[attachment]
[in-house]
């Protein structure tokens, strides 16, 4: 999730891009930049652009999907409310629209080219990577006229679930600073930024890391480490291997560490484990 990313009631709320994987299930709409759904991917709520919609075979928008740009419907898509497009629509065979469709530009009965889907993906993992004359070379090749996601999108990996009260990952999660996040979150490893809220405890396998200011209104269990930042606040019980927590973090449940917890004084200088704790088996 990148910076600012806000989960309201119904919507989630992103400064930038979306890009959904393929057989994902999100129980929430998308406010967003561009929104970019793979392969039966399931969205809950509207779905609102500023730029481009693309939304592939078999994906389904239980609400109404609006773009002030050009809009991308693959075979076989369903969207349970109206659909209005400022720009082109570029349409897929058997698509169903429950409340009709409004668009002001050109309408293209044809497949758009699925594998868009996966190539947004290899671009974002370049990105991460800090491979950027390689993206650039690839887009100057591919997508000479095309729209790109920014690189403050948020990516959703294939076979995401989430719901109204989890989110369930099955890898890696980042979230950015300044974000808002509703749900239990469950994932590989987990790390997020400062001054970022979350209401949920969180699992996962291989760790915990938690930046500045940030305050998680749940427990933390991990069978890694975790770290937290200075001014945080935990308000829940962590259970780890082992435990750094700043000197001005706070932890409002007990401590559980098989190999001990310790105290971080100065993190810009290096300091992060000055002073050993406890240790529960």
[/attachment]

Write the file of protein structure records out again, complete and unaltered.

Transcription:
[in-house]
């Protein structure tokens, strides 16, 4: 999730891009930049652009999907409310629209080219990577006229679930600073930024890391480490291997560490484990 990313009631709320994987299930709409759904991917709520919609075979928008740009419907898509497009629509065979469709530009009965889907993906993992004359070379090749996601999108990996009260990952999660996040979150490893809220405890396998200011209104269990930042606040019980927590973090449940917890004084200088704790088996 990148910076600012806000989960309201119904919507989630992103400064930038979306890009959904393929057989994902999100129980929430998308406010967003561009929104970019793979392969039966399931969205809950509207779905609102500023730029481009693309939304592939078999994906389904239980609400109404609006773009002030050009809009991308693959075979076989369903969207349970109206659909209005400022720009082109570029349409897929058997698509169903429950409340009709409004668009002001050109309408293209044809497949758009699925594998868009996966190539947004290899671009974002370049990105991460800090491979950027390689993206650039690839887009100057591919997508000479095309729209790109920014690189403050948020990516959703294939076979995401989430719901109204989890989110369930099955890898890696980042979230950015300044974000808002509703749900239990469950994932590989987990790390997020400062001054970022979350209401949920969180699992996962291989760790915990938690930046500045940030305050998680749940427990933390991990069978890694975790770290937290200075001014945080935990308000829940962590259970780890082992435990750094700043000197001005706070932890409002007990401590559980098989190999001990310790105290971080100065993190810009290096300091992060000055002073050993406890240790529960």